- After the special counsel’s report on Russian election interference was submitted to the attorney general, President Donald Trump claimed it gave him “total exoneration.”
- But the attorney general’s summary of the report provides grounds for unease in the White House, quoting the special counsel Robert Mueller as saying he was not exonerating Trump of obstruction of justice in connection to the investigation.
- The full report is expected to detail the president’s actions as he attacked the investigation; Barr is scheduled to submit the redacted report to Congress at 11 a.m. ET on Thursday.
- Visit BusinessInsider.com for more stories.
After the special counsel Robert Mueller submitted his report on Russian election interference to Attorney General William Barr back in March, President Donald Trump was exultant.
The president claimed “complete and total exoneration” in remarks to reporters two days later, saying Mueller’s findings showed “there was no collusion with Russia” and “no obstruction, none whatsoever.”
In the weeks since, the president has continued to argue that the report shows him to be completely innocent, while taking the war to his enemies. He swore revenge against those who initiated the Mueller investigation, whom he has characterised as Democrats with a political vendetta.
Among the president’s aides, though, disquiet is said to have grown as they prepare for the release of what is expected to be a redacted 400-page report.
The reported source of that disquiet: fear that Trump’s attempt to claim victory has been so uncompromising that it leaves him dangerously exposed when reality hits.
Citing sources close to the president, The New York Times reported on Sunday that aides were uneasy with the president’s claims that the report let him off the hook and would have preferred that he use the term “vindication” instead of “exoneration.”
The only public details from the report so far are a few quotes in the four-page summary delivered by Barr, which Democrats have questioned.
But Trump went further even than Barr’s conclusions in his claims of victory, which might turn out to be a strategic blunder if the report goes badly for Trump.
In his summary of the report, Barr wrote that the investigation “did not establish that members of the Trump Campaign conspired or coordinated with the Russian government in its election interference activities” and “does not conclude the President committed a crime” – conclusions favourable to Trump.
But, crucially, Barr also quoted Mueller as saying the report “does not exonerate him.”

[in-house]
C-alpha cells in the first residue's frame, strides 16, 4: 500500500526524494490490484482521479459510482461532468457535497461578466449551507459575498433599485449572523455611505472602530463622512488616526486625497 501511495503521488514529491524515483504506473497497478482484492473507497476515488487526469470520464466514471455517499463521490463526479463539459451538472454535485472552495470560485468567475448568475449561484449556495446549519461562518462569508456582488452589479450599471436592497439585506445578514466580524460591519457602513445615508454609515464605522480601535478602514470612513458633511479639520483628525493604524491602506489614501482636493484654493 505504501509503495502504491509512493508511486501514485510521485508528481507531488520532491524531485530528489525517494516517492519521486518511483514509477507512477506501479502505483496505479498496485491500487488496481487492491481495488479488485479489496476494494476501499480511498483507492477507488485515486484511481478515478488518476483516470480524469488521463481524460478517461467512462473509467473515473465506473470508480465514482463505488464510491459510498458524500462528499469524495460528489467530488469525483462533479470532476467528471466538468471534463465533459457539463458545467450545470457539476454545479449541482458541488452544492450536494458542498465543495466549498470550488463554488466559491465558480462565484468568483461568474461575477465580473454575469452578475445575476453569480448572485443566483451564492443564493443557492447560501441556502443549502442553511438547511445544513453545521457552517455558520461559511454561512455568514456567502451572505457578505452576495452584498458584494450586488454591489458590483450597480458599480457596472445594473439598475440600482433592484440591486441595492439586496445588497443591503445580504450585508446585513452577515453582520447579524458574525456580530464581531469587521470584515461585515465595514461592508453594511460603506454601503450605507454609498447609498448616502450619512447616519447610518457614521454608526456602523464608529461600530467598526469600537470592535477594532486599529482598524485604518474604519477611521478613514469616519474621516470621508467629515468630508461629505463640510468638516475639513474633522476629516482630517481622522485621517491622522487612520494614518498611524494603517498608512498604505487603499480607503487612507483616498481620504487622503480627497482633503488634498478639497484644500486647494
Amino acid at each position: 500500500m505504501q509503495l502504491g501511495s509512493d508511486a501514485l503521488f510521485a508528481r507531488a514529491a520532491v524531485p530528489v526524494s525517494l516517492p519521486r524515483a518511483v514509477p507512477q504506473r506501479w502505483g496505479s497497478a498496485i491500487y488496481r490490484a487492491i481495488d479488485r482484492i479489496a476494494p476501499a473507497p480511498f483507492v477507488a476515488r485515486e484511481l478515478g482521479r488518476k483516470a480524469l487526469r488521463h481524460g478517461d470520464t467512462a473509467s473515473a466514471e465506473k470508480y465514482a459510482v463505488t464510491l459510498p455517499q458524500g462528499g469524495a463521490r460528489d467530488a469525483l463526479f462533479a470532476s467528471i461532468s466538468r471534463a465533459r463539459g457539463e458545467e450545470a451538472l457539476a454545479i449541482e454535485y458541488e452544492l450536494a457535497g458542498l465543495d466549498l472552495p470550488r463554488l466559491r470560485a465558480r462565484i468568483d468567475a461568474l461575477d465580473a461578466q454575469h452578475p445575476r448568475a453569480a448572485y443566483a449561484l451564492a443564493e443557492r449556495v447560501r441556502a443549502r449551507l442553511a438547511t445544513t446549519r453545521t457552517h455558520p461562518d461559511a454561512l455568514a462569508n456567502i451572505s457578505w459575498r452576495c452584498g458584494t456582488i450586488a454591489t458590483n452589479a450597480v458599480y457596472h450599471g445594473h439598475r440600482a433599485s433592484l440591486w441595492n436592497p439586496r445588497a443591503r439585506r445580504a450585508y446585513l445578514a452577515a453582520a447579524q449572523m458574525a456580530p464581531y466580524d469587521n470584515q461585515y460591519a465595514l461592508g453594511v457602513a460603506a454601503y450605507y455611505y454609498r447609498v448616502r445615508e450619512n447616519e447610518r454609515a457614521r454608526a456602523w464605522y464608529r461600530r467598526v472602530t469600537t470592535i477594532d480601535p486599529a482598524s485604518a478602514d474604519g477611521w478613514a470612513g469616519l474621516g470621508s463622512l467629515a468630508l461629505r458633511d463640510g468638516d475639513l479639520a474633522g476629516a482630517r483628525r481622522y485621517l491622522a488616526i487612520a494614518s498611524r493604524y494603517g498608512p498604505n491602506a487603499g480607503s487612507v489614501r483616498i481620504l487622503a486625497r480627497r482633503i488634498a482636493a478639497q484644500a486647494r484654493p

This flatly contradicts what the president has claimed of the report.
And though Mueller apparently did not find sufficient evidence to accuse Trump or his aides of crimes relating to collusion, his team’s findings on the question of whether the president attempted to obstruct the investigation are far less clear-cut.
According to Barr, Mueller declined to reach a conclusion on whether Trump obstructed justice. Barr said that after consulting with Deputy Attorney General Rod Rosenstein, he concluded there was not sufficient evidence that Trump had committed obstruction.
But this does not mean there is no evidence. Indeed, the report is likely to feature extensive, unflattering evidence of behaviour by the president – both in public and behind closed doors – as he targeted Mueller’s investigation and attacked the officials who initiated it.
Sources with knowledge of the matter told The Washington Post in an article published Wednesday that Mueller’s report would be lightly redacted, offering a detailed look at the president’s behaviour scrutinised by investigators as possible evidence of obstruction.
Mueller’s investigators themselves have indicated the report’s findings could undermine the president’s narrative. Sources close to the investigation told both The New York Times and The Washington Post that Barr’s summary presented Mueller’s findings in too positive a light for Trump, particularly on the issue of obstruction.
Noncriminal, but nonetheless damaging, interactions between Trump’s team and Russians linked to the Kremlin could also be exposed by the report.
While some analysts think Trump succeeded in cementing his take on the report’s findings to core supporters, others believe the president has effectively set himself up for a fall.
The Republican strategist Michael Steele told The Post: “In terms of the public perception, I have a strong feeling that the president’s victory lap will be followed by a long string of embarrassing revelations as portions of the full report make their way into the public.”
So, though Trump and his aides have portrayed the report as having finally ended the claims of collusion and obstruction that have dogged his presidency, the initial sense of triumph may well be on its way to turning sour.
Business Insider Emails & Alerts
Site highlights each day to your inbox.